In the lessons when we’re trying to identify, Cat’s, Dogs - why don’t we have a third category - “neither”, or “don’t know”?
As it stands, we’ll choose Cats or Dogs, even when our confidence in the prediction is low?
Looking at it from a human perspective - we’ll always have these grey areas where we ourselves, will sometimes not be sure, if the item being inferred is a Cat or a Dog, and sometimes, we’ll know for sure its neither
Hello @zulu_m , the confidence is precisely what you use for “neither”. This logic comes after the model prediction has been made and is also where domain expertise comes into play. You are in full control of how you process the results :).
It would be interesting to see how good the results would be when using three categories:
Cats, dogs, “don’t know” with a loss function that has lower loss for “don’t know” than a low confidence dog/cat. I suspect more people would do it this way though if it was better.
I haven’t really tried this one, but have found this notebook of @muellerzr that might hint you to some extent. The most simple thing you could do is to tweak the threshold for prediction (say, a model is confident on neither of given categories for more than 50% probability, we’d say None). @Hadus, problem with “don’t know” category is you can’t really define it, it could comprise whole world
This question is a very natural one to come up after Lesson 1. It and its variations have been brought up many, many times on these forums, with many proposed solutions. I think the issues involved run deep into the limitations, expectations, and even the philosophy of machine learning. If anyone is able to gather and unpack all the angles, it would make a good article, and serve as a definitive response to questions.
Here’s something to ponder. How do you know “for sure” that an image is neither a cat nor a dog? Is it only because you have already seen trillions of scenes with things that you know for sure are not cats or dogs? Maybe your brain has even formed the concept of “animal”. A neural net has only ever seen blobs of pixels sorted into two category labels, without context, without objects, without meaning.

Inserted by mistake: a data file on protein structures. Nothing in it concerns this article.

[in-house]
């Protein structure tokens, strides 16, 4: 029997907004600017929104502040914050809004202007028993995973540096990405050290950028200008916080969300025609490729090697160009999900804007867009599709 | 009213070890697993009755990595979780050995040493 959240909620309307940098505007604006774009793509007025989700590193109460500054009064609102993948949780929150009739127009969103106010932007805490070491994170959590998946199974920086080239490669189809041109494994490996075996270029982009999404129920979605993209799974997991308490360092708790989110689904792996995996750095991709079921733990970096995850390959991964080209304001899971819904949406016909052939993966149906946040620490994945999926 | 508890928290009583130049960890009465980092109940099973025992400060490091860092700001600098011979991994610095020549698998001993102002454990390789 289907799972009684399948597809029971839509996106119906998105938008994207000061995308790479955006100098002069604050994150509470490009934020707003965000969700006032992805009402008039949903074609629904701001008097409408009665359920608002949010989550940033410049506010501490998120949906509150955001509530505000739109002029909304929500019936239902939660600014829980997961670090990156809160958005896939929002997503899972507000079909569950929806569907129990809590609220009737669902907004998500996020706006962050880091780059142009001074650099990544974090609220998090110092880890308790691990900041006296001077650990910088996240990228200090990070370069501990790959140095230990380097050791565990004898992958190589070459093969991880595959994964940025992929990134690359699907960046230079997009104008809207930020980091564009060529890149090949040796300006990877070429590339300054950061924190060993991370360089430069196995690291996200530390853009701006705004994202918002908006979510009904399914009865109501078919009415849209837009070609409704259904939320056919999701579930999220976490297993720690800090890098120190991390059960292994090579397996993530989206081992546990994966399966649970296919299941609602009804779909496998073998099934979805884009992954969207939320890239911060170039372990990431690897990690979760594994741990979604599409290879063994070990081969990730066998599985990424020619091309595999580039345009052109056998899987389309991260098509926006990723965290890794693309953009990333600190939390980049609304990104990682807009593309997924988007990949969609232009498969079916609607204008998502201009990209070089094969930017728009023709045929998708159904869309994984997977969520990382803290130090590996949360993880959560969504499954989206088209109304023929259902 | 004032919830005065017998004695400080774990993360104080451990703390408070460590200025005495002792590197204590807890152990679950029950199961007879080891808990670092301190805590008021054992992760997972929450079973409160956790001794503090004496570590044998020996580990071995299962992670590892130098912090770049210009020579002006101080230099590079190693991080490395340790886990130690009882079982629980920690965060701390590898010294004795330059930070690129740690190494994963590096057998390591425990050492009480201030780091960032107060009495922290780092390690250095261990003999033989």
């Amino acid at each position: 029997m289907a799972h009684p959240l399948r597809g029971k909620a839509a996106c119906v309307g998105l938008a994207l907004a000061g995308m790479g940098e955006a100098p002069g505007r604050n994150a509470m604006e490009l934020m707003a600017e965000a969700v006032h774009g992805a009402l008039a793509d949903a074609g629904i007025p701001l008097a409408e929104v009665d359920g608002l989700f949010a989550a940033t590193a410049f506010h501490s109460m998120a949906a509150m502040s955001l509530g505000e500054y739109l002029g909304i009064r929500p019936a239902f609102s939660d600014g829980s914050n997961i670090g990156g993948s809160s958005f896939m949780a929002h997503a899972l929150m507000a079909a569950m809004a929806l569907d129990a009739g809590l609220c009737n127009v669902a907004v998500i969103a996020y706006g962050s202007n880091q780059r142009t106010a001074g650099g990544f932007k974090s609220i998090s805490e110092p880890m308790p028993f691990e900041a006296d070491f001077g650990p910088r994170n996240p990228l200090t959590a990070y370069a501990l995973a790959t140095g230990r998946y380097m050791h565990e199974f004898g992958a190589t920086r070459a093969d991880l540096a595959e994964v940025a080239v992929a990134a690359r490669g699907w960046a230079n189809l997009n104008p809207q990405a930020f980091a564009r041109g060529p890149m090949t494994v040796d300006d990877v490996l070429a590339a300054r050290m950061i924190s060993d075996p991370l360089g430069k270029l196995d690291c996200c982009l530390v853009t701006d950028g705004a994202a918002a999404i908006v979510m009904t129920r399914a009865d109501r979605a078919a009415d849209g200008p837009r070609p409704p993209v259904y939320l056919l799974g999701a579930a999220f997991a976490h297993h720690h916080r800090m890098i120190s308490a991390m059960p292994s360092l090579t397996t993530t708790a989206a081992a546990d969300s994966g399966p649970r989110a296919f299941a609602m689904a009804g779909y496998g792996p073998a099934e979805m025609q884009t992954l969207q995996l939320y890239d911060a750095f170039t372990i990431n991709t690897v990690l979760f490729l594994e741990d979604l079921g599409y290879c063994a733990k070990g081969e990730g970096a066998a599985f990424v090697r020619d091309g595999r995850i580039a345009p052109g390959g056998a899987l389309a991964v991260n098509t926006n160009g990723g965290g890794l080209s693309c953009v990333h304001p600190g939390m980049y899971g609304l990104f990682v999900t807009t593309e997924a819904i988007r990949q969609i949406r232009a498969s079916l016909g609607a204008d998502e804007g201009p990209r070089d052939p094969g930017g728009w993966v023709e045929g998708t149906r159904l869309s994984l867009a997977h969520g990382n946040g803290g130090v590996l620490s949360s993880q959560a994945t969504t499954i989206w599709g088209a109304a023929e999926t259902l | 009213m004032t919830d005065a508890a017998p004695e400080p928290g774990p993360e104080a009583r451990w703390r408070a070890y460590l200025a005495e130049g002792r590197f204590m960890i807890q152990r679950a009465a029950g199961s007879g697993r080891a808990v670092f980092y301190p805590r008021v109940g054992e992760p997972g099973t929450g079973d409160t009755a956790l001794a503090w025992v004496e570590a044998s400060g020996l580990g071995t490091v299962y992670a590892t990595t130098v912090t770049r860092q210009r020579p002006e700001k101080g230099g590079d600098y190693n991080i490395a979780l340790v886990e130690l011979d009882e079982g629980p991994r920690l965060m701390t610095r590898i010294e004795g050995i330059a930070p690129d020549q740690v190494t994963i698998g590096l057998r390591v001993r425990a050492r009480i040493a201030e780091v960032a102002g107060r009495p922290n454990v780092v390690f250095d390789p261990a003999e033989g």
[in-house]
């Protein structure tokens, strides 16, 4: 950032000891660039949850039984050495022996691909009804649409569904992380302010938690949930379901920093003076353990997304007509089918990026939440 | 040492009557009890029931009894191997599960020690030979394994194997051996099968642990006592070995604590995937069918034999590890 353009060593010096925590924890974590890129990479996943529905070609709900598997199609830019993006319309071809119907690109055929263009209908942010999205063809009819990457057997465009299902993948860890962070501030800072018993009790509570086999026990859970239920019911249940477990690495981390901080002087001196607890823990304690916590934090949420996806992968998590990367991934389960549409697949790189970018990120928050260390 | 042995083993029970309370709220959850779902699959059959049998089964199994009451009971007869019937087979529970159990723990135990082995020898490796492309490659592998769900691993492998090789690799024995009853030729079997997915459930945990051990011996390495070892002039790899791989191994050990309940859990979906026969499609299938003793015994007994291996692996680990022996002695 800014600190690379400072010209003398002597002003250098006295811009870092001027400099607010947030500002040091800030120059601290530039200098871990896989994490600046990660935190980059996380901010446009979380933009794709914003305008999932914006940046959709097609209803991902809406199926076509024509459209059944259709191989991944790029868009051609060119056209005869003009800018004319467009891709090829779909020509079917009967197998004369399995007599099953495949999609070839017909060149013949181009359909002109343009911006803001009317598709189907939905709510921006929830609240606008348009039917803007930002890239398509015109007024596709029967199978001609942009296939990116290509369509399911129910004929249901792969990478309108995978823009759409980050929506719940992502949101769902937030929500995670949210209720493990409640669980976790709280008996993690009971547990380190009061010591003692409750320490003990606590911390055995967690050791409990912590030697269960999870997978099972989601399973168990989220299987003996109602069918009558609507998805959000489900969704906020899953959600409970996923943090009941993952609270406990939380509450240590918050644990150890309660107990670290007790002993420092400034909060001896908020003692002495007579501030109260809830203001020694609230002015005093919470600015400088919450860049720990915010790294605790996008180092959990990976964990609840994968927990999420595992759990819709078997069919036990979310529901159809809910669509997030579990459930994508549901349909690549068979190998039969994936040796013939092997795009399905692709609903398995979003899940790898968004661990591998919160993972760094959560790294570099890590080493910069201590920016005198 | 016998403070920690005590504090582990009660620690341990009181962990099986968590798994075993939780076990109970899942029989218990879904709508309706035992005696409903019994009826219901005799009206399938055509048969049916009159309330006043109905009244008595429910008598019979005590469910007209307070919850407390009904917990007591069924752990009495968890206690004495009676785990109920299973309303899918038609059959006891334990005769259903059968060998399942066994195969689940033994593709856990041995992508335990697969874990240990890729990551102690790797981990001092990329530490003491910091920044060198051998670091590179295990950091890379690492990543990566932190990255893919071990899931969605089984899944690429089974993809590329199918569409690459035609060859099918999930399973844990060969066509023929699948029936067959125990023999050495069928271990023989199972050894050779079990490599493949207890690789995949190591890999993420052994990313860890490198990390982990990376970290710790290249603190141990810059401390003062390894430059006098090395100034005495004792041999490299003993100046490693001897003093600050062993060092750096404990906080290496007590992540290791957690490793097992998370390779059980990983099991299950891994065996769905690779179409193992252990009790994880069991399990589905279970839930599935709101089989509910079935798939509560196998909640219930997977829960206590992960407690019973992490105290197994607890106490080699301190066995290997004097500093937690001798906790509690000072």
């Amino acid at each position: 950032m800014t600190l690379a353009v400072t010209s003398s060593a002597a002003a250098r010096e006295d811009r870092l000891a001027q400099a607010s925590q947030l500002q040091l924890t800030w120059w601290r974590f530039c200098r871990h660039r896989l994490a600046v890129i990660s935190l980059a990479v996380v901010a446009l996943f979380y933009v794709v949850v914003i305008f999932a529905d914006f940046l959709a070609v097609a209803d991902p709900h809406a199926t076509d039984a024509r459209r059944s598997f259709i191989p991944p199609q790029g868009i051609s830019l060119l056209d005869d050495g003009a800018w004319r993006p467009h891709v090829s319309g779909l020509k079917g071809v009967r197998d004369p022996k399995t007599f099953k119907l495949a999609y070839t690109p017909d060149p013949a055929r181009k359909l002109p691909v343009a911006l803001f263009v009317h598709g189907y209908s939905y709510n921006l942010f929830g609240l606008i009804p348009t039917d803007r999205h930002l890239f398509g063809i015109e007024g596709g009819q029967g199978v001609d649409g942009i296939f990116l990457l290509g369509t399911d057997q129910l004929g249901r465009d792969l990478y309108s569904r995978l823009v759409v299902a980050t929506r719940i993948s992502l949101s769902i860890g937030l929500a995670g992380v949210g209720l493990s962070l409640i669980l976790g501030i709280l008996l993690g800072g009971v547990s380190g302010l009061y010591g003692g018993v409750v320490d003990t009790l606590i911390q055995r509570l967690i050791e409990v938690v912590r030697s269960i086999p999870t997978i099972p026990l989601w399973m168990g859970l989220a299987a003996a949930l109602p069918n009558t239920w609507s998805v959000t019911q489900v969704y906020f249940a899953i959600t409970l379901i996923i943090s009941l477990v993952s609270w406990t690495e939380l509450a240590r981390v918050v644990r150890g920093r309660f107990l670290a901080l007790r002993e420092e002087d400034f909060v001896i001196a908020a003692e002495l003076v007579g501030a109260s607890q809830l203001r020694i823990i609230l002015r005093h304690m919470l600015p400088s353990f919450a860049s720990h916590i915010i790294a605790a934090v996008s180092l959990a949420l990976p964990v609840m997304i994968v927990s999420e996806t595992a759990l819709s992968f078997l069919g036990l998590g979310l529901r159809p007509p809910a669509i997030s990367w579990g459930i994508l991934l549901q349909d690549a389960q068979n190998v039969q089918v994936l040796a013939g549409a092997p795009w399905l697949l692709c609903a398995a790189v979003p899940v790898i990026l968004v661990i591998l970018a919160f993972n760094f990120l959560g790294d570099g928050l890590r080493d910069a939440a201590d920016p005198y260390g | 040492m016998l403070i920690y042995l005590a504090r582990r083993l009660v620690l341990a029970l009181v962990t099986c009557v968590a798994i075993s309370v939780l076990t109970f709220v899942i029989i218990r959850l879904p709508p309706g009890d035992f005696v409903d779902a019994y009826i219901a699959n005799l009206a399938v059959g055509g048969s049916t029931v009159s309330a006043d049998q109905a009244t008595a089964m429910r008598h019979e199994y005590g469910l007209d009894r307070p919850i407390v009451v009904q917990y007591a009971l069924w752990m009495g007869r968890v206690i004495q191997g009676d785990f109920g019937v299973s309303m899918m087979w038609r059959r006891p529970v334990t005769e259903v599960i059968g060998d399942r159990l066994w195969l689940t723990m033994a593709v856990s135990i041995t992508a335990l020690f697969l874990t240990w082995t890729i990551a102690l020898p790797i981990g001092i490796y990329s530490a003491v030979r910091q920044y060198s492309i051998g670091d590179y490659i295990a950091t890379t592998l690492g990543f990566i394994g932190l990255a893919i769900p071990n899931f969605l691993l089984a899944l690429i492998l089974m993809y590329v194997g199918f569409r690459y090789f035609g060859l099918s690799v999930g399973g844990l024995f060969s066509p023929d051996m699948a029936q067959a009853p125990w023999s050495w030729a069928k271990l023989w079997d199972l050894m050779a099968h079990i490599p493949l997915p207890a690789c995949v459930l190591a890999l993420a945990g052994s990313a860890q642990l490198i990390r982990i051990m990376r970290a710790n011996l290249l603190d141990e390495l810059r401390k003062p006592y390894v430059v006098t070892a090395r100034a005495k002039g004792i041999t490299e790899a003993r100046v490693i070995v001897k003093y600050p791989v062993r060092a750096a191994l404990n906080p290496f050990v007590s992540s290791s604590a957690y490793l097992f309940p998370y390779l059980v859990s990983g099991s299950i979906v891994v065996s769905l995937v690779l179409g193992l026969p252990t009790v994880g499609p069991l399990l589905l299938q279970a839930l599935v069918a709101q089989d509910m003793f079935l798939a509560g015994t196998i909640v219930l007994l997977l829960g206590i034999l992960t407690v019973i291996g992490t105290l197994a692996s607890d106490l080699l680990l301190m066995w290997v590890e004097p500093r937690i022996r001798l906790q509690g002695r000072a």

Here’s an experiment. Edit a dog image so it is separated into three heads in one area and four tails in another. Does your trained model tell you it’s certainly, definitely a dog, the doggiest dog it has ever seen?
As for the investigating some of the suggestions above, you can analyze the activations before they are normalized by softmax and sent to cross-entropy loss. Or you can treat dogs vs cats as a multi-label task, train with a sigmoid activation, and apply a probability threshold. These approaches will be explained in later lessons. But I doubt any of them will give you what you are hoping for.
In any case, I don’t wish to discourage you from asking great questions. I think it’s the innocent, deep questions that ultimately move the whole field forward.
You might want to take a look at Bayesian networks (I haven’t yet myself, it’s in my todo list), which are aiming at helping to estimate the confidence of the answers.
To get a baseline I would try the simple approach proposed by Jeremy in Lesson 9 (use multi-category classification with a sigmoid loss function (
MultiCategoryBlock with BCEWithLogitsLossFlat) instead of softmax (
CategoryBlock with CrossEntropyLossFlat).
This is discussed in Handle data that belongs to classes not seen in training or testing.
You should look at MC Dropout: MC Dropout and practical ideas for it. It is super easy to implement, you just let dropout enabled at inference time and do several predictons.
This would give you a distribution of predictions. So you can then see how confident in its prediction the neural network is. Then you can decide on a threshold of confidence where you output “Don’t know”.
I would also recommend thiis video from Vincent Warmerdam How to Constrain Artificial Stupidity which cover this type of thing.